Principles and steps to dramatically increase our housing supply.
1. Address high development fee costs by local governments
Reduce fees; monetize fees over time with a state assistance/loan program; defer payment of development fees for 10 years with a state backfill.
2. Streamline approval process to fast-track new housing
Create a one-stop, cross-agency approval process at the local level with the goal of start to finish approvals of 90days for completed applications; use state resources to assist in theapplication process for new housing developments.
3. Modify the CEQA process for new large housing developments
Provide that large housing developments that meet certain criteria have a presumptive negative impact on the environment (negative declaration).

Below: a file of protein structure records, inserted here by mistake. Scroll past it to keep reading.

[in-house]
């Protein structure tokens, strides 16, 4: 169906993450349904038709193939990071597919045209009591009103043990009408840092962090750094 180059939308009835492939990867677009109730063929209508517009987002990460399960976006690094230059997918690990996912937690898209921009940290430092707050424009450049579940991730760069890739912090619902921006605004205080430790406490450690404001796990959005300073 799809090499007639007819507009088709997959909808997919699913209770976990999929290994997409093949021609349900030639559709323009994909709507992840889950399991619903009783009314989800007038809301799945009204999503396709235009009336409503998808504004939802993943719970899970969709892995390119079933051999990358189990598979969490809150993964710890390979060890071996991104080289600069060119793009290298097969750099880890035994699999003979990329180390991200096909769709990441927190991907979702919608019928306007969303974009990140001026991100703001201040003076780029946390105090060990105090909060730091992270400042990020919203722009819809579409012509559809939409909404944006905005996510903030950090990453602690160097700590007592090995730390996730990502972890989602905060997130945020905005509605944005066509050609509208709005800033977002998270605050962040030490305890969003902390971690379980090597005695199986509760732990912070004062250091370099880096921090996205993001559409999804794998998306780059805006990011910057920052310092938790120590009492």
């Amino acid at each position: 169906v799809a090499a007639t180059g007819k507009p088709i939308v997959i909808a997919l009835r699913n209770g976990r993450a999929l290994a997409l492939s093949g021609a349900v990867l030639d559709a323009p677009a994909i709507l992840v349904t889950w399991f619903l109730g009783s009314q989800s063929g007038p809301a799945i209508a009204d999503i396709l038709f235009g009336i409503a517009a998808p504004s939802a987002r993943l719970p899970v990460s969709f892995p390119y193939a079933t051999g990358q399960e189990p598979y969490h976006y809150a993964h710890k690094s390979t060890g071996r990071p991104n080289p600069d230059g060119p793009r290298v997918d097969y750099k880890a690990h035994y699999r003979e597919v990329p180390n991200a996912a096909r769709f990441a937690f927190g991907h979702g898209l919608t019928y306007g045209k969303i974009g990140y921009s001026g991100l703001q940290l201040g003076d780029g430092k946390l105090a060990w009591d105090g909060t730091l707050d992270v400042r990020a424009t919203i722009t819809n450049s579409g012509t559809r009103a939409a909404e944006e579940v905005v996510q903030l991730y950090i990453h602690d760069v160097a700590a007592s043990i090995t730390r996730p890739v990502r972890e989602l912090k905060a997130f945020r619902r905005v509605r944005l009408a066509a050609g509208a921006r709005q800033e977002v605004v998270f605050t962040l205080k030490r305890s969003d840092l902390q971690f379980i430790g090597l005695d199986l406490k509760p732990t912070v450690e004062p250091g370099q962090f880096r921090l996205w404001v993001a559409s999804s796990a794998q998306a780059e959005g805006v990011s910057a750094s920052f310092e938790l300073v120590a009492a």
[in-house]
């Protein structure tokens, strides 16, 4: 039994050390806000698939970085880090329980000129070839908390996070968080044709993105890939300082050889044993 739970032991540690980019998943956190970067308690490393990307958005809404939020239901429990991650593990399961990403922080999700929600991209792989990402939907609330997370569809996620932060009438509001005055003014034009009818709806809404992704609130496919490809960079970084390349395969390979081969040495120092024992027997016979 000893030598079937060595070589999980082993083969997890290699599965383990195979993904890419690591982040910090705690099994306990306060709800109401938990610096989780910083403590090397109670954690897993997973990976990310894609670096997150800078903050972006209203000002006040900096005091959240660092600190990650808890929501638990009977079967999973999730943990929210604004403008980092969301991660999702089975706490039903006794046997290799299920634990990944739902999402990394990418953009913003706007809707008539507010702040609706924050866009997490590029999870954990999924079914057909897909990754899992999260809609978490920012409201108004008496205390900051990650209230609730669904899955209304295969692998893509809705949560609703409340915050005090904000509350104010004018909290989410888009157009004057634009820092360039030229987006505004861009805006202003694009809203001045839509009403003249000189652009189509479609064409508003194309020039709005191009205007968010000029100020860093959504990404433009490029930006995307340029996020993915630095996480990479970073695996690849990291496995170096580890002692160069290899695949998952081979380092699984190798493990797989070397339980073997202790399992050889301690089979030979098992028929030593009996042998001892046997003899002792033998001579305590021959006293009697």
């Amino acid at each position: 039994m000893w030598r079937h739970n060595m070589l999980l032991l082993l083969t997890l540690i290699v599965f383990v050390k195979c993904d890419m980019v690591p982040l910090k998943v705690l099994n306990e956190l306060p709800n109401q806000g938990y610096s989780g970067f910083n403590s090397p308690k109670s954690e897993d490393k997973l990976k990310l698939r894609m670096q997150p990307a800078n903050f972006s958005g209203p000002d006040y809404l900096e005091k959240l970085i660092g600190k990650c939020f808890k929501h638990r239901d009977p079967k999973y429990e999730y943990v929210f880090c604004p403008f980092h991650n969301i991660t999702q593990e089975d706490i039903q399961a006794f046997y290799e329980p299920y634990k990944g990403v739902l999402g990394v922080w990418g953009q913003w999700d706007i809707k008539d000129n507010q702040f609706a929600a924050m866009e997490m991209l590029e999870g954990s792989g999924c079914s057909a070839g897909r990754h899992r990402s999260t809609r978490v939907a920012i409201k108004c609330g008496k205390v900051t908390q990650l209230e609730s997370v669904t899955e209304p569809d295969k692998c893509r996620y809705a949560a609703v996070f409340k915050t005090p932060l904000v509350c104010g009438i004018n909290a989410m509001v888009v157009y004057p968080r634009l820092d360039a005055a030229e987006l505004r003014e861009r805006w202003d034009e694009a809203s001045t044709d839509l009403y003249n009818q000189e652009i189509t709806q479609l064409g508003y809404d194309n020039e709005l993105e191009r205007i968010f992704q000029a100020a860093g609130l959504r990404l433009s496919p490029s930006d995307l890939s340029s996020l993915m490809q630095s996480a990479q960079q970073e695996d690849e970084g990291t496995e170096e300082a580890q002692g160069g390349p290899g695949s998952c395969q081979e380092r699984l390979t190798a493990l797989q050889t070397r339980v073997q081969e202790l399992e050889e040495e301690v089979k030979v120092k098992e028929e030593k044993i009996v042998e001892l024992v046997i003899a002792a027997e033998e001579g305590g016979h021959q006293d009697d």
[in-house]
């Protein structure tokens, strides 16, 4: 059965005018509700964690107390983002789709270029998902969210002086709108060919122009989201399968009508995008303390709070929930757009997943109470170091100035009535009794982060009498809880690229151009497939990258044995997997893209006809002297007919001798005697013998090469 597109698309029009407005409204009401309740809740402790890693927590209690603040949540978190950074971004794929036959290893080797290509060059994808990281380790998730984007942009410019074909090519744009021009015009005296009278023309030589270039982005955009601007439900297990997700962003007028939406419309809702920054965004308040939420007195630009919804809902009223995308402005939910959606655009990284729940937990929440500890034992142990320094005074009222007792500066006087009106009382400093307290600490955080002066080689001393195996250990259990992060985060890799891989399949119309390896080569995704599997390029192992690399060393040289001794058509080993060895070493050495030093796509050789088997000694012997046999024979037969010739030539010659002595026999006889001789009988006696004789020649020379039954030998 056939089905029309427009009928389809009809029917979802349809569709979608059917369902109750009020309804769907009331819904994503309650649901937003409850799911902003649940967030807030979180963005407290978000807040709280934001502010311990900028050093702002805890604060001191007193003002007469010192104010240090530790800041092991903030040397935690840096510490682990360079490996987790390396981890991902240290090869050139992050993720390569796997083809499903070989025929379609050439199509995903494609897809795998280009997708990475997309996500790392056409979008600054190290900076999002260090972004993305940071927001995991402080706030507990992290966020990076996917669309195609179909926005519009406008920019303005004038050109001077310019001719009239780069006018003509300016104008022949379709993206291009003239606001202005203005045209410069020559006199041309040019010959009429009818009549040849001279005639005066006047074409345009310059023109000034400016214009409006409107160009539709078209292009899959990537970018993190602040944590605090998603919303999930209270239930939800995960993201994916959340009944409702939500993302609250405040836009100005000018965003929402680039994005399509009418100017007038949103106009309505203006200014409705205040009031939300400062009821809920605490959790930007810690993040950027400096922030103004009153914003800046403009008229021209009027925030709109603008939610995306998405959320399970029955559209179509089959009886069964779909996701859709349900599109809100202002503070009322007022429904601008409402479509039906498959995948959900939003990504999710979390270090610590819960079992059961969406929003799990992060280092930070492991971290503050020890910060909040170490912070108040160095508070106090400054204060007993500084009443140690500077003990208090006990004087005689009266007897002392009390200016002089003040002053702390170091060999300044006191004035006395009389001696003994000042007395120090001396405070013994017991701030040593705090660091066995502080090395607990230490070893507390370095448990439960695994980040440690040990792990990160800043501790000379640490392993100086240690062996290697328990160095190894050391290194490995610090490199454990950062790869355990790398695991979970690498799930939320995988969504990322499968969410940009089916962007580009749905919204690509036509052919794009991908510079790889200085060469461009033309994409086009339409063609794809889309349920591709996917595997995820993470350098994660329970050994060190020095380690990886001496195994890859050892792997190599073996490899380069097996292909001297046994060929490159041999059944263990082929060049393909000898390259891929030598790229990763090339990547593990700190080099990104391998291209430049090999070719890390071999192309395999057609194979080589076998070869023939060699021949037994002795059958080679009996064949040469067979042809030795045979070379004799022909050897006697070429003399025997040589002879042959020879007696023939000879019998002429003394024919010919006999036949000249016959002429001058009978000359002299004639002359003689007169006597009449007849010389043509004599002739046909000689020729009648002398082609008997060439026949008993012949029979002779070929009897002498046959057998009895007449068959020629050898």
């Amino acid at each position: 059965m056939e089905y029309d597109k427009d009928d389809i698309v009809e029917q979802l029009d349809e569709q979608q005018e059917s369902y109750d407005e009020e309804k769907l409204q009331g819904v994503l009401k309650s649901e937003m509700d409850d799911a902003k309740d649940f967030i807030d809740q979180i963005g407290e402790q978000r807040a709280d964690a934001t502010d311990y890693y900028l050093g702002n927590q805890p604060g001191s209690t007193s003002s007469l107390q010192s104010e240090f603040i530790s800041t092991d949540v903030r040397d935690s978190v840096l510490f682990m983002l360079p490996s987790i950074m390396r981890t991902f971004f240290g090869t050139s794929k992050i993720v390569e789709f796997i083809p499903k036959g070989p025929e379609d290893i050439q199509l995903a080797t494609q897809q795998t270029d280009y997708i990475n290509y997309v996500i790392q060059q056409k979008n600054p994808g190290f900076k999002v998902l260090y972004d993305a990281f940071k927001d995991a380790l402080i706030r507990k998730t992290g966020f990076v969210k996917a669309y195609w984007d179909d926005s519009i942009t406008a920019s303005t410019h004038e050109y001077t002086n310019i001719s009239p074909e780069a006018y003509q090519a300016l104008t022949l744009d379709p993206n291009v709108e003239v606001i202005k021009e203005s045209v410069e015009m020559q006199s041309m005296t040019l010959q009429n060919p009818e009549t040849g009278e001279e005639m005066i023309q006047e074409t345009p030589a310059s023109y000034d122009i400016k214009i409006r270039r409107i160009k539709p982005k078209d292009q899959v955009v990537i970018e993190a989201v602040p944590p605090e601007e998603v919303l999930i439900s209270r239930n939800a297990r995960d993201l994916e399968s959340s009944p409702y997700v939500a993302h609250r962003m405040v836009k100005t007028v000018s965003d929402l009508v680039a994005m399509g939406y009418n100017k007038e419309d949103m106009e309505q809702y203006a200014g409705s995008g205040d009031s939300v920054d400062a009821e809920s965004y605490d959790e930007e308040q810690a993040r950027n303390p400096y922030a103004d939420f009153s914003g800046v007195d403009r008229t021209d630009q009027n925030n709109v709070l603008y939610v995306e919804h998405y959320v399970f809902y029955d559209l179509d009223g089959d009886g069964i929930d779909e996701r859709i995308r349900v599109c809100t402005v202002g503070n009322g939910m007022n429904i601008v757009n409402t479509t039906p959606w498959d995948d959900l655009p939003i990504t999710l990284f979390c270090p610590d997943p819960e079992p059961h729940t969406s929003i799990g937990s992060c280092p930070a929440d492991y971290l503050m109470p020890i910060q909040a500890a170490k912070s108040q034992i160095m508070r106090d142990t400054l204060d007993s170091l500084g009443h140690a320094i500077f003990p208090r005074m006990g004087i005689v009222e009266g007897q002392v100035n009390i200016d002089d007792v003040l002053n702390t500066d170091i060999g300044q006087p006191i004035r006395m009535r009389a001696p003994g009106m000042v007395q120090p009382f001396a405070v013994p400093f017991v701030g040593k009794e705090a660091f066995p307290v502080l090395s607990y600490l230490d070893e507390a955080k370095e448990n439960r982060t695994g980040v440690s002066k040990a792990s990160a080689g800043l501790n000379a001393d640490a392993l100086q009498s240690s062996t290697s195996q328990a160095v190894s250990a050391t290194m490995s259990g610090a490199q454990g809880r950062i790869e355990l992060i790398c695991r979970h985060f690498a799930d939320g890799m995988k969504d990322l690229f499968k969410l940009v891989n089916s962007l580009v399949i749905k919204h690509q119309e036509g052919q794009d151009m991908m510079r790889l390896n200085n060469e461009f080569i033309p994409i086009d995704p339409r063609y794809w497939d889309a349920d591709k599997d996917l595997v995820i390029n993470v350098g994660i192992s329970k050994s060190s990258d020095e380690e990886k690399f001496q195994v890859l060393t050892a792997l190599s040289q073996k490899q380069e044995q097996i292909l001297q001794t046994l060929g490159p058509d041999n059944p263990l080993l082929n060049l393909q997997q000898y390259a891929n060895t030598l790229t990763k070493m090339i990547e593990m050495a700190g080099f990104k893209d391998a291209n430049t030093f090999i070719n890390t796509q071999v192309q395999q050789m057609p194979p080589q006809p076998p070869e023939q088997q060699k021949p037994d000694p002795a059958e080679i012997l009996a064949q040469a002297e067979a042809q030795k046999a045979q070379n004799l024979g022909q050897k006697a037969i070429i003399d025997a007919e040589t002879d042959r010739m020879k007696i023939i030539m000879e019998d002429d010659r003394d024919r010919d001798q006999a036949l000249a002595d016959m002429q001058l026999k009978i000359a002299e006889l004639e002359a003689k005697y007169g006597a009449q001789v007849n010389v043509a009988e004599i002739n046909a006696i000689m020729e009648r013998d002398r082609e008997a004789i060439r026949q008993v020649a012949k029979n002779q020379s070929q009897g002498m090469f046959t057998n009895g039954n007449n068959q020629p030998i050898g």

California’s longstanding — and accelerating — housing crisis has been called the state’s “original sin.”Spiraling prices crush the middle class, drive talented young people and families to leave the state, and diminish the rich labor pool that has drivenCalifornia’s economic dominance for decades. Within the state, workers fleeing urban job centers for more affordable housing in distant exurbs creates more congestion and threatens the progress the state has made on emissions reduction.
New housing must be produced at scale(market-based without subsidies) at 4x average median income for each county; this requires a significant reduction in housing costs that should not penalize labor, but should substantially limit entitlement process durations and costs, eliminate lawsuit risks, and cap fees and mitigation costs to no more than 10%of housing production costs.